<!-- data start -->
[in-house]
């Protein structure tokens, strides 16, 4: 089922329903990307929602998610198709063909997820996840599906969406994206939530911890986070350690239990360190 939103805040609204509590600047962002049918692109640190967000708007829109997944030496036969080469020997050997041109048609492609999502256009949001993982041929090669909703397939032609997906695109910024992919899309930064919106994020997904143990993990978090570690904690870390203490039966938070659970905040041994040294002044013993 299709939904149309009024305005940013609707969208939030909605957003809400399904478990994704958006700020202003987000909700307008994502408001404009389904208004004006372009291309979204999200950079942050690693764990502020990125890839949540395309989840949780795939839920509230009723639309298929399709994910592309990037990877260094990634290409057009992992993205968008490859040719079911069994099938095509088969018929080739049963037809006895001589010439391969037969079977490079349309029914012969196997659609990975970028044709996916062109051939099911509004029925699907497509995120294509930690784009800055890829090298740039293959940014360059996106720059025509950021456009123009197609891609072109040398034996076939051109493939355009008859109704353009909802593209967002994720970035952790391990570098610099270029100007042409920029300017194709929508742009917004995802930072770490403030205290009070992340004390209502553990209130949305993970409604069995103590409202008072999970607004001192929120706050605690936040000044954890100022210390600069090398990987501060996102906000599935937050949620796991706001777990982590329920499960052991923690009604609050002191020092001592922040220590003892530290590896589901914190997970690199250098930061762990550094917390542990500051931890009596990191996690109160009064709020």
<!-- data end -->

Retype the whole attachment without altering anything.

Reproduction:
[in-house]
């Protein structure tokens, strides 16, 4: 089922329903990307929602998610198709063909997820996840599906969406994206939530911890986070350690239990360190 939103805040609204509590600047962002049918692109640190967000708007829109997944030496036969080469020997050997041109048609492609999502256009949001993982041929090669909703397939032609997906695109910024992919899309930064919106994020997904143990993990978090570690904690870390203490039966938070659970905040041994040294002044013993 299709939904149309009024305005940013609707969208939030909605957003809400399904478990994704958006700020202003987000909700307008994502408001404009389904208004004006372009291309979204999200950079942050690693764990502020990125890839949540395309989840949780795939839920509230009723639309298929399709994910592309990037990877260094990634290409057009992992993205968008490859040719079911069994099938095509088969018929080739049963037809006895001589010439391969037969079977490079349309029914012969196997659609990975970028044709996916062109051939099911509004029925699907497509995120294509930690784009800055890829090298740039293959940014360059996106720059025509950021456009123009197609891609072109040398034996076939051109493939355009008859109704353009909802593209967002994720970035952790391990570098610099270029100007042409920029300017194709929508742009917004995802930072770490403030205290009070992340004390209502553990209130949305993970409604069995103590409202008072999970607004001192929120706050605690936040000044954890100022210390600069090398990987501060996102906000599935937050949620796991706001777990982590329920499960052991923690009604609050002191020092001592922040220590003892530290590896589901914190997970690199250098930061762990550094917390542990500051931890009596990191996690109160009064709020």